A new study has ranked Dallas as the best place for downtown living in the US. The report said Dallas was the best city for easy access to gyms and spacious apartments, offering an average of 995 square feet per-person space. 

As fascinating as these statistics may sound, Dallas is one of the most expensive living options out there for US residents. Buying your own home in a city like Dallas is an achievement on its own. And it is no surprise if you have missed some important information regarding homestead tax exemption amidst all the excitement of closing your home-buying deal, unpacking your stuff, and settling down. 

If you have heard some good things about homestead exemptions but are unsure how they can benefit you as a homebuyer, you have come to the right place. In this homestead exemptions guide shared by Dallas best mortgage brokers, you will learn everything about this specific type of tax benefit Dallas mortgage borrowers can benefit from. 

Homestead Exemptions – Overview

A homestead exemption is a tax break for qualifying homebuyers in Texas. With a homestead exemption, a homebuyer gets tax relief on their primary property, which will be designated as a homestead. 

As a general rule, a homestead can be a leased or owned condominium or a constructed structure that the buyer should use personally. Remember, you can only designate your primary home for homestead even if you own multiple properties in Dallas. The exemption excludes part of your home value from taxation, significantly dropping your property taxes.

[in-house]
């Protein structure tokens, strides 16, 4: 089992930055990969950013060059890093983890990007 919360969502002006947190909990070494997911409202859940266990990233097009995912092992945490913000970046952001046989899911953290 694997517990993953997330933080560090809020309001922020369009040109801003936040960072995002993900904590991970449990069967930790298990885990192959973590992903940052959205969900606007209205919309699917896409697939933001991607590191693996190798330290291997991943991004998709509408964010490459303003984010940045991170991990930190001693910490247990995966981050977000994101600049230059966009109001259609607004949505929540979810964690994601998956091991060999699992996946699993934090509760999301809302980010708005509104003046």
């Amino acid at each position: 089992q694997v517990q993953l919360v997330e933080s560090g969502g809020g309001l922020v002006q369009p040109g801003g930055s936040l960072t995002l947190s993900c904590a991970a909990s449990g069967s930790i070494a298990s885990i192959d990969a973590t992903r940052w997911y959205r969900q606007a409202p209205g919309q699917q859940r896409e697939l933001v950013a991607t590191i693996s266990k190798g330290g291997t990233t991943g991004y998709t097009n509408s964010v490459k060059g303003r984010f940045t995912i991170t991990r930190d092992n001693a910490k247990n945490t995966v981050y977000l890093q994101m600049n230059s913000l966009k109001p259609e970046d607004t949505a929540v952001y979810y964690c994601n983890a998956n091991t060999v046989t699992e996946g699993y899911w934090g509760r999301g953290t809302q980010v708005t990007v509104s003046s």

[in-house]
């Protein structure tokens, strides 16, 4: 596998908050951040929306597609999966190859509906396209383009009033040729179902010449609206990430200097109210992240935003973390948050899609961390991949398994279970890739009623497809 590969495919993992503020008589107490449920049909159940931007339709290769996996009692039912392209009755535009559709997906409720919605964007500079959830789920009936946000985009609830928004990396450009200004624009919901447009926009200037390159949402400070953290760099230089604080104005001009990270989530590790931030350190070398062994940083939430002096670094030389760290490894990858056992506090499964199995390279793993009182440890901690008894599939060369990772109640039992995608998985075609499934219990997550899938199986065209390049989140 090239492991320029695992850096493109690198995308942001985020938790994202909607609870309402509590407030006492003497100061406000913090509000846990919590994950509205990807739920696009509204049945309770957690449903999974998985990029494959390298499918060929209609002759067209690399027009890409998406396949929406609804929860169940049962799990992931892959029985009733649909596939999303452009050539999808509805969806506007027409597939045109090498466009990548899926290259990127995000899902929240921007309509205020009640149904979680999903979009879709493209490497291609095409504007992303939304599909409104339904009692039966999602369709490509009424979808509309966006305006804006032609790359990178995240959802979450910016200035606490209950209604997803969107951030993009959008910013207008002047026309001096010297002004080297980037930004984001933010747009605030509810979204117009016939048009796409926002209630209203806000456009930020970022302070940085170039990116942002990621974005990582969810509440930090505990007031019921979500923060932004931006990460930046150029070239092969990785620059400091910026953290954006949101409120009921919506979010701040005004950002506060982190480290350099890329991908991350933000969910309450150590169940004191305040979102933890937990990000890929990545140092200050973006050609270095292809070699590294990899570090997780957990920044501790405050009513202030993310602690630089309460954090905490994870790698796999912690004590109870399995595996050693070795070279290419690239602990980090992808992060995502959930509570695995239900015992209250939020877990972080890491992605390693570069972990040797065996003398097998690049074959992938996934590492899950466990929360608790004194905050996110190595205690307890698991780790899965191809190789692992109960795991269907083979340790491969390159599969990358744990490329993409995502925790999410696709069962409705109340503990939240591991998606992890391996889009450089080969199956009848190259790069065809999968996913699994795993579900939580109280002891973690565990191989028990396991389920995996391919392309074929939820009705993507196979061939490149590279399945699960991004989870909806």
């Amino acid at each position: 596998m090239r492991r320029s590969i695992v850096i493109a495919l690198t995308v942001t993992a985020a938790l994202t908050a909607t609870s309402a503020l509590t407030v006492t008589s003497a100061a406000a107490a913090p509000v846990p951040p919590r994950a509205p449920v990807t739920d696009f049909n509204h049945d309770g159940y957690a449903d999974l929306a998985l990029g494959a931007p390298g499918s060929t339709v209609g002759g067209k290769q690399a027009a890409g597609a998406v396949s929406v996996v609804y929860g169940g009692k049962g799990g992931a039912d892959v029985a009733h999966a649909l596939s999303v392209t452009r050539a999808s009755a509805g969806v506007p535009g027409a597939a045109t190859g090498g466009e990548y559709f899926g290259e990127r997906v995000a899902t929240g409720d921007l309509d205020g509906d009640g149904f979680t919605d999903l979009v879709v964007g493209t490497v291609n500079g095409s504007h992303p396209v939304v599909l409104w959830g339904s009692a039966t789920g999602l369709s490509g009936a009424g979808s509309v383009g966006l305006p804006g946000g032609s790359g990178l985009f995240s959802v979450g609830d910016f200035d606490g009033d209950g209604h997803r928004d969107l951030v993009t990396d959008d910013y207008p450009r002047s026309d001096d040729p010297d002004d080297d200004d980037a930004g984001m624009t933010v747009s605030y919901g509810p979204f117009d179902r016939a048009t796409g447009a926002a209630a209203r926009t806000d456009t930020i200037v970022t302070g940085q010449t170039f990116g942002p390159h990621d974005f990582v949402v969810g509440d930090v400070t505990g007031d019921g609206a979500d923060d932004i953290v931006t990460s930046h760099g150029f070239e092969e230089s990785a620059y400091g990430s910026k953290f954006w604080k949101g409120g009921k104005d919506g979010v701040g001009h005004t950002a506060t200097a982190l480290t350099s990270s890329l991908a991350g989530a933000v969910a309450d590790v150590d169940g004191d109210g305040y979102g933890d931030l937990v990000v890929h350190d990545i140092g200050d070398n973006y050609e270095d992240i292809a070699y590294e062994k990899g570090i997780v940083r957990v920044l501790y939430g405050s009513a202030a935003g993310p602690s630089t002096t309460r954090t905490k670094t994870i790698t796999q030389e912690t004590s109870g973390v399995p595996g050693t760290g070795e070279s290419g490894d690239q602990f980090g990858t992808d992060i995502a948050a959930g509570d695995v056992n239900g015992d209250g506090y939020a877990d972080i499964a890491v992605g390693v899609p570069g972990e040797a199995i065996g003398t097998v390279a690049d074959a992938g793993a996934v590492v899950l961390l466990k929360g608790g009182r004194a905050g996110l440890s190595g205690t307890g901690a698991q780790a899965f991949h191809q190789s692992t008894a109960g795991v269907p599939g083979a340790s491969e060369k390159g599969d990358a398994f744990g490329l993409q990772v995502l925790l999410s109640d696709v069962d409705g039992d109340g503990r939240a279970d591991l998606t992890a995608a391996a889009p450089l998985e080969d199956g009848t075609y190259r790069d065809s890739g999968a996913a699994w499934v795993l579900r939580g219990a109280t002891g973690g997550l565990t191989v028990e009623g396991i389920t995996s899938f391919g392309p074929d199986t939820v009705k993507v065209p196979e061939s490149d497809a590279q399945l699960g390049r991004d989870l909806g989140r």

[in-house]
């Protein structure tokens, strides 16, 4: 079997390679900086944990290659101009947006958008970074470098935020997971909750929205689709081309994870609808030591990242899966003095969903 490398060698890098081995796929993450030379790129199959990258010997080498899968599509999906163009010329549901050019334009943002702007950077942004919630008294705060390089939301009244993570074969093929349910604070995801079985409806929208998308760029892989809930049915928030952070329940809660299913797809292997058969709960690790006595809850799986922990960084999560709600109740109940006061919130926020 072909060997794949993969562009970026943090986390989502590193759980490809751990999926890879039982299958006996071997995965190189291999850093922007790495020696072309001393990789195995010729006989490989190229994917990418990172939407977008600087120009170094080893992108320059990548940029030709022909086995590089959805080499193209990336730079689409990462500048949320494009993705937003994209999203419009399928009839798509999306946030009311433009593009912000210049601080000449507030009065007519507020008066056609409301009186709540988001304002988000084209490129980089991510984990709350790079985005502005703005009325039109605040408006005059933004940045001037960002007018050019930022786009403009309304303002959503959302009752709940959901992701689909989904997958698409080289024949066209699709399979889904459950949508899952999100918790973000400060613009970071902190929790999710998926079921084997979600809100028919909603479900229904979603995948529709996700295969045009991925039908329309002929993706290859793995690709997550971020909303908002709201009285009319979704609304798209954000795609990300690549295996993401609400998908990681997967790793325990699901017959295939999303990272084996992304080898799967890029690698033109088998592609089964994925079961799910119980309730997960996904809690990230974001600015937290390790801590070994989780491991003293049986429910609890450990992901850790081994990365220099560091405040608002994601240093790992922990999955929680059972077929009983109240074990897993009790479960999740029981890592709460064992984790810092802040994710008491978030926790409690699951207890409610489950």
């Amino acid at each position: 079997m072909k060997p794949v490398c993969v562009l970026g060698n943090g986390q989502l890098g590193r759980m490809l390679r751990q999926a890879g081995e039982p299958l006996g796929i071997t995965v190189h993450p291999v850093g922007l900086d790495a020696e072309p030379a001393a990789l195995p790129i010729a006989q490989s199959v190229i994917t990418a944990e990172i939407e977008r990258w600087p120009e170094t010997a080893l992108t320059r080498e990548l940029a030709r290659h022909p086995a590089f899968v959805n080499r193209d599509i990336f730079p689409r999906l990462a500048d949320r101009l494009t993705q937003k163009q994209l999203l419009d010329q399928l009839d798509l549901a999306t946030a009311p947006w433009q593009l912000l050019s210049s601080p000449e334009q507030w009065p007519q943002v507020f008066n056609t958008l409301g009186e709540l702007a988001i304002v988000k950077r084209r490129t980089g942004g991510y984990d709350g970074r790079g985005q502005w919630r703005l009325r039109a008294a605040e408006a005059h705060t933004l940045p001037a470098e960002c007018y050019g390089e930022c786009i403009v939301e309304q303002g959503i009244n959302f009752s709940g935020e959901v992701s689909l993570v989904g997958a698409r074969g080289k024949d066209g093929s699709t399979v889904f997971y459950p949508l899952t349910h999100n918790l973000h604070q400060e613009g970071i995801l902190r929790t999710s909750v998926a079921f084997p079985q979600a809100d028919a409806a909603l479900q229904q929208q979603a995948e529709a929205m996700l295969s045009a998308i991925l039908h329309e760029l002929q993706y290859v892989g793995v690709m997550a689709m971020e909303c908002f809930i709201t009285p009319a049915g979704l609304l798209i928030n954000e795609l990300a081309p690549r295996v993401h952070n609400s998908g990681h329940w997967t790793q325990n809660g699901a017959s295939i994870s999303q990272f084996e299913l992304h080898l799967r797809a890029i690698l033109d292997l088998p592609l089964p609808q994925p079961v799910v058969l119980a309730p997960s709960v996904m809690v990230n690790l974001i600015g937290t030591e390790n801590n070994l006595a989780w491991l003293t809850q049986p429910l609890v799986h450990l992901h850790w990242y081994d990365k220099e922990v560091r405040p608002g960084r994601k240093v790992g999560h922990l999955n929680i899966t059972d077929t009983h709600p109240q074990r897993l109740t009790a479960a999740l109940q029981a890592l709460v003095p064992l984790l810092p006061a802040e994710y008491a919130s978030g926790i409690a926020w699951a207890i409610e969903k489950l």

How Does it Work?

Speaking of the specifics, the state’s tax law demands public school districts offer a $40K exemption on “resident homesteads” located in their area. When an appraiser determines the value of your home worth $200,000, you’d be allowed to reduce it up to $25000 under the standard homestead exemption law. This means you’d be paying taxes on $175,000 instead of $200,000. This little reduction will help homebuyers save hundreds of dollars annually, which they can further use to carry out other desired home improvement and renovation tasks.

Please note that the exemption amounts may vary depending on where you live. Thus, examining the ‘Appraisal district’ section of the country’s tax website is highly recommended. 

Eligibility Criteria

You’d be glad to know that, as such, there are no specific criteria to qualify for the $40k standard homestead exemption category. All you need to have is an ownership interest in your property. Also, the designated property must be your principal residence instead of a secondary/vacation home. 

While the standard rule is defined and imposed by the state taxation officials, each county has the right to implement/enforce it differently. Therefore, it is essential to have a detailed talk with your mortgage broker regarding how you can benefit from this law following the rules and regulations imposed by your county. 

Types of Homestead Exemptions Available for Homebuyers

As a homebuyer, you may be entitled to benefit from several types of exemptions. We’re going to have a quick overview of some of the most popular options down below: